I’ve been applying sustainability [practices] for probably about 12 years. I was going to set up a business with a friend of mine from Brazil, and we were going to import sustainable fabrics made by the Amazonian women in the Amazons. We were going to set up a little agency in Australia. Obviously it was so ahead of its time that it didn’t really take off. In the past five years, we’ve pushed sustainability. The big brands have been working for it, but it still hasn’t been a talking point for them until recently. It’s a talking point but for us, it’s a foundation. For us, it’s all about traceability, certifications and fabrics. Every fabric that we have, we know where it’s coming from. We’re using blockchain technology on our website and tracing back to the farms where we get the raw material. So it’s really an insight to where the products are coming from so the customer knows that they’re getting a legit thing.
How did Making The Cut come to you?
I was headhunted by the casting director. She hit me up on LinkedIn. And I was like, ‘Oh, okay. Not sure, TVs pretty messy.’ Then the first season came out. So I watched the first three, four episodes and thought of it like Project Runway. Obviously Making The Cut is different and the level of production I think is way better. I was working for a luxury brand at that time; for DAX, so it was hard for me to make a decision. Then I eventually came around and I decided, why not? Life is too short, you gotta take risks, and just go for it.
First impression of Heidi Klum?
I think every man in this world has the same first impression that I had. Yeah, she’s amazing. Heidi is beautiful, she’s smart, and she knows what she’s doing. She brings a vibrancy to the show. And she’s real. She’s not that type of person who is one person in front and then is a different person behind. What you see is what you get. And that’s what I think I love about Heidi. Tim is also amazing.
What’s next for you?
We went live [last week.] You’ll see our collection that we’ve been working on for the past eight months—putting the business together, and the collection and website. We’ll be doing a lot of content filming. We’re gonna release that and hope for the best and see where it takes us.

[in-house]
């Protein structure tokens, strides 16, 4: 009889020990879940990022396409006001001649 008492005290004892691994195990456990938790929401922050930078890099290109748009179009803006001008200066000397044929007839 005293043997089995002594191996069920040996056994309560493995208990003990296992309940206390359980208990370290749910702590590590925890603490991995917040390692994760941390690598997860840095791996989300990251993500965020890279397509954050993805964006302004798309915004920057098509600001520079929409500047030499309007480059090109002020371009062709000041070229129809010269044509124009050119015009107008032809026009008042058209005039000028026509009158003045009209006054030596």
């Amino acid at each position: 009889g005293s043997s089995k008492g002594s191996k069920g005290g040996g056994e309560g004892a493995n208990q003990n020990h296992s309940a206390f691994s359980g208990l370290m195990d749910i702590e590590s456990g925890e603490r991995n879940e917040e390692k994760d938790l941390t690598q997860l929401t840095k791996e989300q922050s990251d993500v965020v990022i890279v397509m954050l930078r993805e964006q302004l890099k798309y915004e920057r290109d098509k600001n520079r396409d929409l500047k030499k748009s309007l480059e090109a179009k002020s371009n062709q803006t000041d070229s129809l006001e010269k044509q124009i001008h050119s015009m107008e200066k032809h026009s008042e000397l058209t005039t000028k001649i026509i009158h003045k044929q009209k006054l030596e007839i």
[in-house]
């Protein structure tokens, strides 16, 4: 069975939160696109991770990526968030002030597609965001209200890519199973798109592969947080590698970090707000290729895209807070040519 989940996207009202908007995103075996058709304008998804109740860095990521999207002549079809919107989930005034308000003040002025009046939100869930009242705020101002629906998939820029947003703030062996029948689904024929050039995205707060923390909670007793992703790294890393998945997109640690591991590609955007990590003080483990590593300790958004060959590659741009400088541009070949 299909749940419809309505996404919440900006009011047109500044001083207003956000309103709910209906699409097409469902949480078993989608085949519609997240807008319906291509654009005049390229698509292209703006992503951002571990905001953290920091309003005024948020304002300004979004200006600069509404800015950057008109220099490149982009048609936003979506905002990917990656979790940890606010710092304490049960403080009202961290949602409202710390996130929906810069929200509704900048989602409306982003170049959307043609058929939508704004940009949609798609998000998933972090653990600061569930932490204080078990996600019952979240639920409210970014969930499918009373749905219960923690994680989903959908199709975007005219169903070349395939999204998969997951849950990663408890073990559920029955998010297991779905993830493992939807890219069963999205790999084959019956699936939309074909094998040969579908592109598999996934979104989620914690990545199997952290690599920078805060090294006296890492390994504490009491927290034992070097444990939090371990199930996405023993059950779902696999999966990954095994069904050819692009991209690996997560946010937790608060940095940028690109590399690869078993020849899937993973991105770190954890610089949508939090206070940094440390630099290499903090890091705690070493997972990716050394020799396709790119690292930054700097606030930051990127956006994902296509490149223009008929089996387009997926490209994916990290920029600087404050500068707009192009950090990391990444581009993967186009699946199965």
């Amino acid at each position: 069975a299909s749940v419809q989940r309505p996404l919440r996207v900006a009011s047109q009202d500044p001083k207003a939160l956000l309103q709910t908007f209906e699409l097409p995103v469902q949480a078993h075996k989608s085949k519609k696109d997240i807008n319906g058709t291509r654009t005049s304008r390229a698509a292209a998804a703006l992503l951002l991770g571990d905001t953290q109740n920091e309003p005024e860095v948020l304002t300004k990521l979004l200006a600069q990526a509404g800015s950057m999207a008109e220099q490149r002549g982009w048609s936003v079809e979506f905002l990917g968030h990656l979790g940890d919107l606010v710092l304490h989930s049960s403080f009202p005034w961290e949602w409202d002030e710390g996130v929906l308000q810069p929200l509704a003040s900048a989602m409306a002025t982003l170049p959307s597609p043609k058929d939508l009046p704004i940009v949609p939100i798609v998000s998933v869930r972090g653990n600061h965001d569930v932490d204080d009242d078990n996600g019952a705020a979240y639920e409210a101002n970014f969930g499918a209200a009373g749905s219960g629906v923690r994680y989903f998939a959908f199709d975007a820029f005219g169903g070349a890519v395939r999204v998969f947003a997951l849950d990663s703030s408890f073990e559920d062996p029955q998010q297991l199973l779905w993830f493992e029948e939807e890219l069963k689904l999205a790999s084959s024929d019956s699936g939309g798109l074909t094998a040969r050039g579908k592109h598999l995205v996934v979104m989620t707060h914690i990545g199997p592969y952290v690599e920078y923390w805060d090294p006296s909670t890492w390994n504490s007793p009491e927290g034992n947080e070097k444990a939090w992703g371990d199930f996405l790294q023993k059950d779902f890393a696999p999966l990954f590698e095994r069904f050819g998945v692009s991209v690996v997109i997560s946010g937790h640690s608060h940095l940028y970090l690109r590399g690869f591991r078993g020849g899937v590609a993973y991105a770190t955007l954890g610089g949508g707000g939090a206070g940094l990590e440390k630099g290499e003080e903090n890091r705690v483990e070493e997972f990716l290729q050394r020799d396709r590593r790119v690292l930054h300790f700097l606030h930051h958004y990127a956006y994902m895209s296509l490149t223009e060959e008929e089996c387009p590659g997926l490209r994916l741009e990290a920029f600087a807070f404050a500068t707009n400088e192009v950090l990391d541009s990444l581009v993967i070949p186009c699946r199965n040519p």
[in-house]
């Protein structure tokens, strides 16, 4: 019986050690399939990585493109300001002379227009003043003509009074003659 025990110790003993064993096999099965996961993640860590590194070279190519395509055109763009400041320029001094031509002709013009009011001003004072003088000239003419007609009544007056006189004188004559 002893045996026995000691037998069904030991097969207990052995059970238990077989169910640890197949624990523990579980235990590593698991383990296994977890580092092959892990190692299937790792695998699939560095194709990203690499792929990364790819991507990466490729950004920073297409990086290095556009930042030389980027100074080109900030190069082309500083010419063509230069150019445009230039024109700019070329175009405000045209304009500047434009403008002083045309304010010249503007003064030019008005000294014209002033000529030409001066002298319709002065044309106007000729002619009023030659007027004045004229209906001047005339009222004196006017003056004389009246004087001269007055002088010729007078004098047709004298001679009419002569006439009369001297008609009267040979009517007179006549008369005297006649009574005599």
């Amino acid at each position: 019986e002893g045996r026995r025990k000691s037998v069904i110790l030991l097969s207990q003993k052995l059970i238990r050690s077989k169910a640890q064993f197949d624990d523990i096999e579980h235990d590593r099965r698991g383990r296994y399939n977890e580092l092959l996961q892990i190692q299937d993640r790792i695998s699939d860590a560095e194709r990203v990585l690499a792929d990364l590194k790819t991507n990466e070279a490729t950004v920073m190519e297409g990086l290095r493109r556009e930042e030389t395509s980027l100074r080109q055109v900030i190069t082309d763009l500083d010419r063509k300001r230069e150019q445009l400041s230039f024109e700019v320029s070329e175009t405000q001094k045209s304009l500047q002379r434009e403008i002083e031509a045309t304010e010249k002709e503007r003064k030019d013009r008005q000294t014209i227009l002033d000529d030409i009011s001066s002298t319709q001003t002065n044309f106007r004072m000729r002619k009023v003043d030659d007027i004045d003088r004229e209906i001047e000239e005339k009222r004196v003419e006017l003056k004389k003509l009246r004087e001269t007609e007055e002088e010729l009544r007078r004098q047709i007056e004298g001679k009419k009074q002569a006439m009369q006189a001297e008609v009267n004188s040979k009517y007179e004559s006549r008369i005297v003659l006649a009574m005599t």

Why is your brand called LOVE HERO?
It’s two words that are really powerful for me. And for my team. Obviously, we need more love in the world. We’re going through a period where I think COVID has affected a lot of us and brought us together, but there is also still a lot of confrontation in the world. That’s a real representation of how I perceive the world to be in the future, for my children, and other people’s children to live better. Then, hero is all about feeling a hero to yourself, but also being a hero to the planet and really looking after doing well, and just doing little bits to help reduce your impact. Those two words sort of bolted together. And I think they’re quite catchy and beautiful. And it’s three co-founders, myself, my partner, and a friend Heather, who’s based in New York. We’ve all come together. This is the journey now. It’s really exciting. I’ve done this before, so I know what I’m doing. But I’m doing it now with a different perspective, and with a lot more knowledge and experience. And I’m really excited to see where this is gonna take us.